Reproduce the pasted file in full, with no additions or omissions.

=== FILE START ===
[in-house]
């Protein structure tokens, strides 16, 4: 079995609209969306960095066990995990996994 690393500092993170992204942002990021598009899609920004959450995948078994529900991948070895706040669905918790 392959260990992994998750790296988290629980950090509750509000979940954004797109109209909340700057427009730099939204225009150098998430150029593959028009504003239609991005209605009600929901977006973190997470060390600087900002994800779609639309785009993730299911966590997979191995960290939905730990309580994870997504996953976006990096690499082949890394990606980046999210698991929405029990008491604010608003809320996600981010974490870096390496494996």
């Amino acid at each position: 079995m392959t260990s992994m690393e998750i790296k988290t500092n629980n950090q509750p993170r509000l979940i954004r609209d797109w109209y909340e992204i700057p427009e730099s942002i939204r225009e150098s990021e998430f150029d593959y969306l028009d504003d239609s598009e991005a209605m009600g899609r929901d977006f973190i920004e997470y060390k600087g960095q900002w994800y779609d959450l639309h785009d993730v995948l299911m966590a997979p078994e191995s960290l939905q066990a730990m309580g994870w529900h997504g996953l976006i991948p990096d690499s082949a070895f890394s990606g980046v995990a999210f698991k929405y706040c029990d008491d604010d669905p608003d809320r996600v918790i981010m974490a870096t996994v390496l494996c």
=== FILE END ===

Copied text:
[in-house]
């Protein structure tokens, strides 16, 4: 079995609209969306960095066990995990996994 690393500092993170992204942002990021598009899609920004959450995948078994529900991948070895706040669905918790 392959260990992994998750790296988290629980950090509750509000979940954004797109109209909340700057427009730099939204225009150098998430150029593959028009504003239609991005209605009600929901977006973190997470060390600087900002994800779609639309785009993730299911966590997979191995960290939905730990309580994870997504996953976006990096690499082949890394990606980046999210698991929405029990008491604010608003809320996600981010974490870096390496494996």
């Amino acid at each position: 079995m392959t260990s992994m690393e998750i790296k988290t500092n629980n950090q509750p993170r509000l979940i954004r609209d797109w109209y909340e992204i700057p427009e730099s942002i939204r225009e150098s990021e998430f150029d593959y969306l028009d504003d239609s598009e991005a209605m009600g899609r929901d977006f973190i920004e997470y060390k600087g960095q900002w994800y779609d959450l639309h785009d993730v995948l299911m966590a997979p078994e191995s960290l939905q066990a730990m309580g994870w529900h997504g996953l976006i991948p990096d690499s082949a070895f890394s990606g980046v995990a999210f698991k929405y706040c029990d008491d604010d669905p608003d809320r996600v918790i981010m974490a870096t996994v390496l494996c």